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Published: November 22nd 2008
Krishna has never been a God I could easily relate to. Out of all the Indian Gods and Goddesses, he was the one I never paid much attention to. Partially, this had to do with over-exposure through the Krishna movement in the UK. Taking it down to the most basic (and biased) level, I always thought that the Hare Krishna movement, and in particular the 'Hare Krishna' chant you'd hear on a Sunday in towns across this country, was a bit ‘naff’. Quite irrationally, my sense of irritation towards Krishna-related places, and resistance to Krishna the God, accompanied me throughout my stay in India, although I hardly knew anything about him. It went so far that, on an ashram outing to a big Krishna temple in Rishikesh, I was close to walking out during the evening ceremony. Everything about the place annoyed me: the priests who tried to extract money from us before we even set foot in the temple; the militant security guards; the chants; and it was particularly Krishna I could not connect with. Why, I reasoned, would I want to worship a flute-playing, mischievous, womanising God? I’d stick to Shiva, my three-eyed serpent God, thank you very much.
But then something happened, shifted ever so slightly, towards the end of my stay in India. Without realising it at first, I lived out parts of the divine love story between Krishna and Radha in the Himalayas, becoming aware of it only when I was back in Europe. Consequently, Krishna began to cross my path everywhere, lurking, so it seemed, in every corner of my awareness, winking at me, teasing me. From the moment I left India, every person I met seemed to have some link with Krishna. At Delhi airport, a German Iskcon (International Society for Krishna consciousness) monk approached me (out of all the people he could have approached) and invited me to his temple in Stuttgart; the German man sitting next to me on the plane was a Krishna devotee; and everywhere I went thereafter, be it Germany, Sweden, England or Wales, I came across talks about Krishna & Radha, and people with names like 'Krishnaprem'. I began to joke that he was trying to ensnare me and that this was my karma for my less-than-pious behaviour in the Rishikesh temple. And, despite my resistance, I grew curious. Who was Krishna, this youthful blue-skinned God, and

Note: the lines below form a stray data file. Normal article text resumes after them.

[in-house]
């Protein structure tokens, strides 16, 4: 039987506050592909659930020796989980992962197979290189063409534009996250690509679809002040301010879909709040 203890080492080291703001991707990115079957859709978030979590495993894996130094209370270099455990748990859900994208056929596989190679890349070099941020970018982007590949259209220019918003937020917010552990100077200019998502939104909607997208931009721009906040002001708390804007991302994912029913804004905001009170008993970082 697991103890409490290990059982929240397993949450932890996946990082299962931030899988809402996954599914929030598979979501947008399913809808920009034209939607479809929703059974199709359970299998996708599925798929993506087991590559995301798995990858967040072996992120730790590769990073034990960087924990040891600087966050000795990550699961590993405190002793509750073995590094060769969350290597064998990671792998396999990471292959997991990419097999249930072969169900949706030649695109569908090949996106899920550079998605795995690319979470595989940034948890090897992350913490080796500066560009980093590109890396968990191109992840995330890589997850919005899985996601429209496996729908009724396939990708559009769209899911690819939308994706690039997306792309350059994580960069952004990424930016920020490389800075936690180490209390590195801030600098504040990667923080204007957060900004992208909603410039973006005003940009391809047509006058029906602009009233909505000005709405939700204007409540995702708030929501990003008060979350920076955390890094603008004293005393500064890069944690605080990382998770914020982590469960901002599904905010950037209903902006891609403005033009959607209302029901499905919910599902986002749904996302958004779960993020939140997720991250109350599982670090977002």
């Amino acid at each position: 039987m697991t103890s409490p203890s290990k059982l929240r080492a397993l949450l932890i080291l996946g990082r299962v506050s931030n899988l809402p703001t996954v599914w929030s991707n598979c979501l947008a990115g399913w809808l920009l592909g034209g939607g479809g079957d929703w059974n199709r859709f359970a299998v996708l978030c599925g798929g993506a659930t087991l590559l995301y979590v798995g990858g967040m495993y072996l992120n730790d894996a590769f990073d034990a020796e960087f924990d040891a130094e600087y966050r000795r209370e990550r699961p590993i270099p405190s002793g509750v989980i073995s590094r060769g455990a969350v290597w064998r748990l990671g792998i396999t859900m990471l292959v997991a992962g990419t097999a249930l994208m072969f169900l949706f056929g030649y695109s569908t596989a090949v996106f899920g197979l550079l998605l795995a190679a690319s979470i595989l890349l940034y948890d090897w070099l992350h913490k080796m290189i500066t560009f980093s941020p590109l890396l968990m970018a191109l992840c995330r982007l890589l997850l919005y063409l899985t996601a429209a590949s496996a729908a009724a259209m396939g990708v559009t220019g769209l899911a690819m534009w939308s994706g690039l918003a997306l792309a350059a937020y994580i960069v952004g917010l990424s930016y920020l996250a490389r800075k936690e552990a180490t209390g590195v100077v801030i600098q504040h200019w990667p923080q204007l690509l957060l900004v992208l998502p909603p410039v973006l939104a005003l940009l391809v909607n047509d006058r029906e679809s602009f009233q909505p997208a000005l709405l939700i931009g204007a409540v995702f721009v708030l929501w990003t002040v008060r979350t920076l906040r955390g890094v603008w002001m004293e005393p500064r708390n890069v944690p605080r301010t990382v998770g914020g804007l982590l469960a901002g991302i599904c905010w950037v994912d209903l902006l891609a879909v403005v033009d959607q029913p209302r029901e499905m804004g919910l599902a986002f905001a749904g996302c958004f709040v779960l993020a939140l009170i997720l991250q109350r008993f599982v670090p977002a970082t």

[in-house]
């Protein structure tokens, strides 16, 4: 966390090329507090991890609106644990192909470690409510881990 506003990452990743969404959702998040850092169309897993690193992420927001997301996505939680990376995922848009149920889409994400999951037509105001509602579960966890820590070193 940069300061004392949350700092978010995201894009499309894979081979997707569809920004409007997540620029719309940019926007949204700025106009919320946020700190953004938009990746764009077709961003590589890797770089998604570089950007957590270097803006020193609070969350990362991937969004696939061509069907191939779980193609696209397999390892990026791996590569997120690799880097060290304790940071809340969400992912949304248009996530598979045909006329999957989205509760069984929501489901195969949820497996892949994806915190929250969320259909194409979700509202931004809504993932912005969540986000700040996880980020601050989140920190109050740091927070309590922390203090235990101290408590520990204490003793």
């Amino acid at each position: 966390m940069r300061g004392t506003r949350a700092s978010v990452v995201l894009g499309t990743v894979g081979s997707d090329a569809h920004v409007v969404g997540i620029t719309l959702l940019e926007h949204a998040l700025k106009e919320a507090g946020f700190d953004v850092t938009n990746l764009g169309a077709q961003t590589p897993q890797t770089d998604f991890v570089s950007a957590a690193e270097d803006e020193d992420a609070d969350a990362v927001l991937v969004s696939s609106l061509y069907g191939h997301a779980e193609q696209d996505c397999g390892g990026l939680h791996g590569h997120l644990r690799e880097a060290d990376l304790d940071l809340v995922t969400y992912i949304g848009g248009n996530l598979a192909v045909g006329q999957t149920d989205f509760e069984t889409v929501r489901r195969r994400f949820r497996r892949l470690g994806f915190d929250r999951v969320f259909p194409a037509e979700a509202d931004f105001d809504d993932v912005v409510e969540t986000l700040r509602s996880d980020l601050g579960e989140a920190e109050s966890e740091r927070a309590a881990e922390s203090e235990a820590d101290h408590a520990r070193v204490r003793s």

what was behind his relationship with the beautiful Radha? What was their love story really
about? Was there more to him than playing around with countless milkmaids in the meadows? And, was Shiva really Krishna's greatest devotee, as the people at Iskcon tried to tell me? I began to read the Bhagavad Gita (a sacred Hindu scripture, considered to be one of the most important religious classics of the world), visited Iskcon Temples, remained skeptical (why, for example, does Iskcon prohibit 'illicit sex' - meaning all sex outside of marriage and not for procreative purposes - when the Radha-Krishna legends celebrate illicit love in its full glory?), but after a while, Krishna, and particularly Radha, began to draw me in.
So, I'm not surprised to see that, inadvertently, I've been led to one of his abodes once again. I've come to Glastonbury to celebrate the Celtic festival of Samhain and decide that it would be a nice touch to stay at an ashram. I choose Shekinashram () without knowing much about the place, and start to laugh when I set foot into their temple: on the altar, and pretty much everywhere else in the ashram, are statues, pictures and dolls of Krishna and Radha. Ok, I smirk, I get the message. When I relay my experiences to Draupadi, a new Glastonbury friend, she laughs knowingly. ‘Once he’s shot you in the heart, that’s it. It'll only get better!' Here's to hoping - I'm excited already!
Glastonbury can be an intense place, to put it mildly, but Shekinashram is like a little oasis of harmony contained within the strong energies. It is set in a quiet lane beneath Glastonbury Tor, and encompasses a beautiful garden complete with a cosy yurt and wood cabins, a temple, gorgeous rooms, and most importantly, a whole lot of integrity. All food, apart from being delicious, is completely vegan and organic (where possible), and the ashram's vision is to establish a vibrant, living community founded on a total commitment to Truth. Co-founder Elahn and his partner Radhe are involved with and support a number of Indian charities, such as schools, social development organisations and The Tulsi Trust, a registered charity that is aiding, organising and fundraising for an Indian jungle health and education project. The ashram also distributes free prasadam (pure vegan food prepared lovingly with consciousness especially for the Divine) every Wednesday afternoon in Glastonbury town as an offering to Krishna, Radha and Amma.